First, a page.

Crew Explores Heart Cells, Genetic Expression for Earth and Space Benefits

Expedition 62 Crewmembers
Expedition 62 Commander Oleg Skripochka of Roscosmos, in the middle, is flanked by NASA Flight Engineers Andrew Morgan and Jessica Meir inside U.S. Destiny laboratory module.

The Expedition 62 crew focused on a variety of human research and space biology studies aboard the International Space Station today. Back on Earth, three new crewmembers are in training in Russia before their mission begins in April.

Microgravity shifts the flow of body fluids, such as blood and water, which accumulate in an astronaut’s head creating pressure in the cranium and on the eyes. Doctors are continuously studying this phenomenon to counteract the effects and keep long-term space crews healthy.

In preparation for upcoming operations with the ongoing Fluid Shifts study, NASA astronaut Andrew Morgan collected medical hardware, such as an ultrasound device, sensors and cables. He transferred the research gear to the Russian segment, where they will be used to test a specialized body suit that draws fluids toward the lower body expanding veins and tissues.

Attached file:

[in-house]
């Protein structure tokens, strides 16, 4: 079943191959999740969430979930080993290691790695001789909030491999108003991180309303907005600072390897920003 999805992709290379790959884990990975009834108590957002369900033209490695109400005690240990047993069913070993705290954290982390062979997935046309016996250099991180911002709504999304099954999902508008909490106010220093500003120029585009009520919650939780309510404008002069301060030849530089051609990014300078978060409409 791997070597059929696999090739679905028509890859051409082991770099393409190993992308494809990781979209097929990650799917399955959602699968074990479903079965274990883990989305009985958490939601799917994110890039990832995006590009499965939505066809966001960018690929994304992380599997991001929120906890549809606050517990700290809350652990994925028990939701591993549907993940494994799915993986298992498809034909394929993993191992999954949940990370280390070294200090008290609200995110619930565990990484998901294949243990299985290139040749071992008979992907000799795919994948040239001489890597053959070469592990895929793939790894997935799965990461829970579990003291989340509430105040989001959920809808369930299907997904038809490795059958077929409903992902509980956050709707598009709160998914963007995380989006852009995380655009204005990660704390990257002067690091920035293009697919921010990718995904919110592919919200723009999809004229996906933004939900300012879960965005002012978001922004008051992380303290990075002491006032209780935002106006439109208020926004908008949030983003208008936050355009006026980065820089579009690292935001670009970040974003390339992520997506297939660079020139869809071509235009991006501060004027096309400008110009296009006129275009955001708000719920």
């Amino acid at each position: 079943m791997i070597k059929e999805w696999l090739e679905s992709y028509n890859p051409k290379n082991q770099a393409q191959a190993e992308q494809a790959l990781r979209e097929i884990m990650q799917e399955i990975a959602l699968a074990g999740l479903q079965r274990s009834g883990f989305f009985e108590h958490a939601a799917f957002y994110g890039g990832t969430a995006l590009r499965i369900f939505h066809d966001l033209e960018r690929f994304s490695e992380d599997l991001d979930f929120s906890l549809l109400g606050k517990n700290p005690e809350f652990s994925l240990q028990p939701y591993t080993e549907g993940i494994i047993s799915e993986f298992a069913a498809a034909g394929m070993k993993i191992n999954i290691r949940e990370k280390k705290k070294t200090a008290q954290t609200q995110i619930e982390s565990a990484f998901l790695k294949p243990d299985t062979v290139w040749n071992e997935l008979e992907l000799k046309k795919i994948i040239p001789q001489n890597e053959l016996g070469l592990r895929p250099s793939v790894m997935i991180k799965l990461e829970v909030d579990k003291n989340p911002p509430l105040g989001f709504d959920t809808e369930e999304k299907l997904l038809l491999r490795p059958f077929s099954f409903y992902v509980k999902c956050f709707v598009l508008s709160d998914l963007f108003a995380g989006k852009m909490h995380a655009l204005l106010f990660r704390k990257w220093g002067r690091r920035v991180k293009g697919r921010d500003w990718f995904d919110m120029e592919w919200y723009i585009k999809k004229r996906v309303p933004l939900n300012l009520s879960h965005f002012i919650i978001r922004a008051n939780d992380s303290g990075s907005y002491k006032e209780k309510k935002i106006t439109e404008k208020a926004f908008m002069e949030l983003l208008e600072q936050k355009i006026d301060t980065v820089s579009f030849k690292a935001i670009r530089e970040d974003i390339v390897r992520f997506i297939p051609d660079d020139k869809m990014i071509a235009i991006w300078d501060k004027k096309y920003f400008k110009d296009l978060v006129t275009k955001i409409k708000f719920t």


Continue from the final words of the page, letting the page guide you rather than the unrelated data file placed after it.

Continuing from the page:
Morgan then moved on to a Japanese study that looks at how weightlessness affects genetic expression in mice.  Results may inform future therapies that keep crews safe in space and prevent muscle atrophy conditions on Earth.

NASA Flight Engineer Jessica Meir relaxed on Monday aboard the orbiting lab after working Saturday afternoon on cardiac research. She serviced heart cells being manipulated and analyzed with magnet-sensors and stowed them in a science freezer. The space samples are being compared to cell cultures on the ground possibly benefitting human cardiac function on Earth and in space.

Commander Oleg Skripochka began his morning on a long-running Russian study exploring how cosmonauts will pilot spacecraft and even robotic rovers on future planetary missions. During the afternoon, he turned his attention to life support maintenance.

Over in Russia, three Expedition 63 crewmembers are getting ready for their launch to the space station on April 9. NASA astronaut Chris Cassidy and Roscosmos cosmonauts Anatoly Ivanishin and Ivan Vagner wrapped up two days of Soyuz qualification exams last week. They will have a news conference this Friday before heading out to the Baikonur Cosmodrome in Kazakhstan on Tuesday, March 24. Once there, the crew will be in final preparations ahead of their 195-day mission in space.

3 thoughts on “Crew Explores Heart Cells, Genetic Expression for Earth and Space Benefits”

  1. I’m always very curious about know the effect of microgravity on developmental genetics of plant and animal. Thanks NASA.

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